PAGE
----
This is a fact sheet about a chemical that may be found in some public or
private drinking water supplies. It may cause health problems if found
in amounts greater than the health standard set by the United States
Environmental Protection Agency (EPA).
What is Diquat and how is it used?
Diquat is an organic solid of colorless or yellow crystals. A water
solution is dark red-brown. Diquat is a herbicide that has been used
extensively in the US since the late 1950s to control both crop and
aquatic weeds. It is used on potatoes; as an aid in harvesting cotton,
rapeseed and other oil seed crops; to wilt and dry out silage, standing
hay, etc. for storage; a plant growth regulator and sugar cane-flowering
The list of trade names given below may help you find out whether you
are using this chemical at home or work.
Trade Names and Synonyms:
Why is Diquat being regulated?
In 1974, Congress passed the Safe Drinking Water Act. This law requires
EPA to determine safe levels of chemicals in drinking water which do or
may cause health problems. These non-enforceable levels, based solely on
possible health risks and exposure, are called Maximum Contaminant Level
The MCLG for diquat has been set at 20 parts per billion (ppb)
because EPA believes this level of protection would not cause any of the
potential health problems described below.
Based on this MCLG, EPA has set an enforceable standard called a
Maximum Contaminant Level (MCL). MCLs are set as close to the MCLGs as
possible, considering the ability of public water systems to detect and
remove contaminants using suitable treatment technologies.
The MCL has been set at 20 ppb because EPA believes, given present
technology and resources, this is the lowest level to which water
systems can reasonably be required to remove this contaminant should it
occur in drinking water.
These drinking water standards and the regulations for ensuring
these standards are met, are called National Primary Drinking Water
Regulations. All public water supplies must abide by these regulations.
What are the health effects?
Short-term: EPA has found diquat to potentially cause the following health
effects when people are exposed to it at levels above the MCL for
relatively short periods of time: dehydration.
Long-term: Diquat has the potential to cause the following effects
from a lifetime exposure at levels above the MCL: cataracts.
How much Diquat is produced and released to the environment?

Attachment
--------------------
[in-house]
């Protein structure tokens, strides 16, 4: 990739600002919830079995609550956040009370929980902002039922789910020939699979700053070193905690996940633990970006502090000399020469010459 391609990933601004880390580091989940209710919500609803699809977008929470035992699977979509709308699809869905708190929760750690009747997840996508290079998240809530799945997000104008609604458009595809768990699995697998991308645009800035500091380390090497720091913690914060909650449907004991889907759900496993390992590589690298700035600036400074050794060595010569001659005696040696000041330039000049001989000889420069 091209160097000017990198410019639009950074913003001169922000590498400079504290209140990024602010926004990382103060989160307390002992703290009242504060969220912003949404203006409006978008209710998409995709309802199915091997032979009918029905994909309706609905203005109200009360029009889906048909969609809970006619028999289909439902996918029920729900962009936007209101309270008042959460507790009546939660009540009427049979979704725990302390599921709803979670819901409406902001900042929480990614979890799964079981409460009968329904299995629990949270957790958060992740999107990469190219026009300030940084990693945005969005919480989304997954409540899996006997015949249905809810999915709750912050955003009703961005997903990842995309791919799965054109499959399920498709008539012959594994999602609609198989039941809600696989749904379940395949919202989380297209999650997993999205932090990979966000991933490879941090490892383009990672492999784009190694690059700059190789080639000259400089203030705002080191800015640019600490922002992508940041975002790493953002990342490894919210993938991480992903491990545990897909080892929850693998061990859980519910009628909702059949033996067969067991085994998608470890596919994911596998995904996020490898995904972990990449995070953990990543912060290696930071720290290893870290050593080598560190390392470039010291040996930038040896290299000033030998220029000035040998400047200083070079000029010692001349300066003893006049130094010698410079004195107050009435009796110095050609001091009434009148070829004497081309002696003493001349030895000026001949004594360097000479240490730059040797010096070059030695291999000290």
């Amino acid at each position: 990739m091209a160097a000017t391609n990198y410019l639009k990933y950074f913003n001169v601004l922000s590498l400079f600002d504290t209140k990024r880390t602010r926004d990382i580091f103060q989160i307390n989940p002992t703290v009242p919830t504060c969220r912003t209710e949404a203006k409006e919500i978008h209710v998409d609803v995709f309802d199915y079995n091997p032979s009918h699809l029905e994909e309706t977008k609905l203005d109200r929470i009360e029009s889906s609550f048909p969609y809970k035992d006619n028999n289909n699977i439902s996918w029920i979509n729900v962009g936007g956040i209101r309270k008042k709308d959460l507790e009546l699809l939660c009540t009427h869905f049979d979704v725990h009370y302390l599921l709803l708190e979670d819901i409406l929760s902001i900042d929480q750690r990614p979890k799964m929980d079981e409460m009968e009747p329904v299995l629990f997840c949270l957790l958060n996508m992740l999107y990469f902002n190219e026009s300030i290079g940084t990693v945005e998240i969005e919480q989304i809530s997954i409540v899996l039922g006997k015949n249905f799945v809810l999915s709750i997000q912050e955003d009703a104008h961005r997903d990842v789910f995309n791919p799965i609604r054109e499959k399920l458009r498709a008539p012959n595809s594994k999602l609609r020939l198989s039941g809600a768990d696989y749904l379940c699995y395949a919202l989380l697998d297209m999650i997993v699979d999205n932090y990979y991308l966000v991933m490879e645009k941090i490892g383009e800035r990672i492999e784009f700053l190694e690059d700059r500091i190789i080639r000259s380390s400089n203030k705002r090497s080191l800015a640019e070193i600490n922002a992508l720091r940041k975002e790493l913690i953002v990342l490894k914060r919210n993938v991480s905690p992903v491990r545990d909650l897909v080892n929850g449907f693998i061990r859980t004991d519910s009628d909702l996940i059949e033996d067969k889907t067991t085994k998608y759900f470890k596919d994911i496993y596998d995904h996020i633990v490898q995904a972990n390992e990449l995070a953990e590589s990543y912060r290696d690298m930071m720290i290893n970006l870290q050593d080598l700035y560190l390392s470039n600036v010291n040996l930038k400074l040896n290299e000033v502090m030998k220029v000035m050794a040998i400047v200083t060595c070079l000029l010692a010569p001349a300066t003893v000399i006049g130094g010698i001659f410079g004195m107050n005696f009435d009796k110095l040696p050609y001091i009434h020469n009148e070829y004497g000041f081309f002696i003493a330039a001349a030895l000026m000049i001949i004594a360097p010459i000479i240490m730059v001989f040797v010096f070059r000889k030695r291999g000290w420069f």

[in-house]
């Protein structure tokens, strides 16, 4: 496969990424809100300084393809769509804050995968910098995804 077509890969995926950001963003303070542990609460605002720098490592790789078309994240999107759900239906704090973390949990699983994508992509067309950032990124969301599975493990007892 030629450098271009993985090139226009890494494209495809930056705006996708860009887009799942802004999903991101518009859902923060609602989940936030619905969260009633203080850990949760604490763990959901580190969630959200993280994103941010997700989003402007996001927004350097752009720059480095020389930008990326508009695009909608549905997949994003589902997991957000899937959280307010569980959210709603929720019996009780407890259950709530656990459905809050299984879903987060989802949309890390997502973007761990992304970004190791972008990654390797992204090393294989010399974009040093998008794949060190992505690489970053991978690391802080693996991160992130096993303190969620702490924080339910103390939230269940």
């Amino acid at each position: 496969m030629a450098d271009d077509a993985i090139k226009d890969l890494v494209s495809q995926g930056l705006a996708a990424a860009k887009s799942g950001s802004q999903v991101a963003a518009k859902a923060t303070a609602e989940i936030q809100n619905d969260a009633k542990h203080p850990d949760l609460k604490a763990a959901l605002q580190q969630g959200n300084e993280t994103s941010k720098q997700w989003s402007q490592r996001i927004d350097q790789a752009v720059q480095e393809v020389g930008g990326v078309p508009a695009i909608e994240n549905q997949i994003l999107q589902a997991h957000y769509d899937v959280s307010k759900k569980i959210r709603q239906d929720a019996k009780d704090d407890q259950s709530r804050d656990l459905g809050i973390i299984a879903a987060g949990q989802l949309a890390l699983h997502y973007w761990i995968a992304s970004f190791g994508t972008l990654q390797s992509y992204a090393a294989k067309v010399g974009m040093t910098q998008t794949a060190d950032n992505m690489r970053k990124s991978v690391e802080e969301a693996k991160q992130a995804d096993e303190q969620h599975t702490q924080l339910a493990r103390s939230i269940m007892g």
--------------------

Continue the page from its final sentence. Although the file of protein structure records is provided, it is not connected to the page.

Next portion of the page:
Diquat usage in 1980 was estimated to be 200,000 lbs. of active
ingredient. 1982 data indicates that diquat was not produced
domestically, but imports were nearly 835,000 lbs. Diquat is released
into the environment during its use as a contact herbicide, aquatic weed
control agent, harvesting aid, or plant growth regulator. It may also be
released into wastewater or in spills during its manufacture, transport
What happens to Diquat when it is released to the environment?
Diquat rapidly adheres to soil particles. Though it is resistant to
breakdown by microbes or other means, this binding to soil serves to
Diquat is removed rapidly from water, disappearing in 2-4 weeks. It has
little or no tendency to accumulate in fish.
How will Diquat be detected in and removed from my drinking
The regulation for diquat became effective in 1994. Between 1993 and 1995,
EPA required your water supplier to collect water samples every 3 months
for one year and analyze them to find out if diquat is present above 0.4
ppb. If it is present above this level, the system must continue to
monitor this contaminant.
If contaminant levels are found to be consistently above the MCL,
your water supplier must take steps to reduce the amount of diquat so
that it is consistently below that level. The following treatment
methods have been approved by EPA for removing diquat: Granular
How will I know if Diquat is in my drinking water?
If the levels of diquat exceed the MCL, 20 ppb, the system must notify the
public via newspapers, radio, TV and other means. Additional actions,
such as providing alternative drinking water supplies, may be required
to prevent serious risks to public health.
This is a factsheet about a chemical that may be found in some
public or private drinking water supplies. It may cause health problems
if found in amounts greater than the health standard set by the United
States Environmental Protection Agency (EPA).
Drinking Water Standards:
Note: This fact sheet is part of a larger publication
adapted from U.S. EPA publication: EPA National Primary Drinking Water
|Mclg: 20 ppb (parts per billion)
Mcl: 20 ppb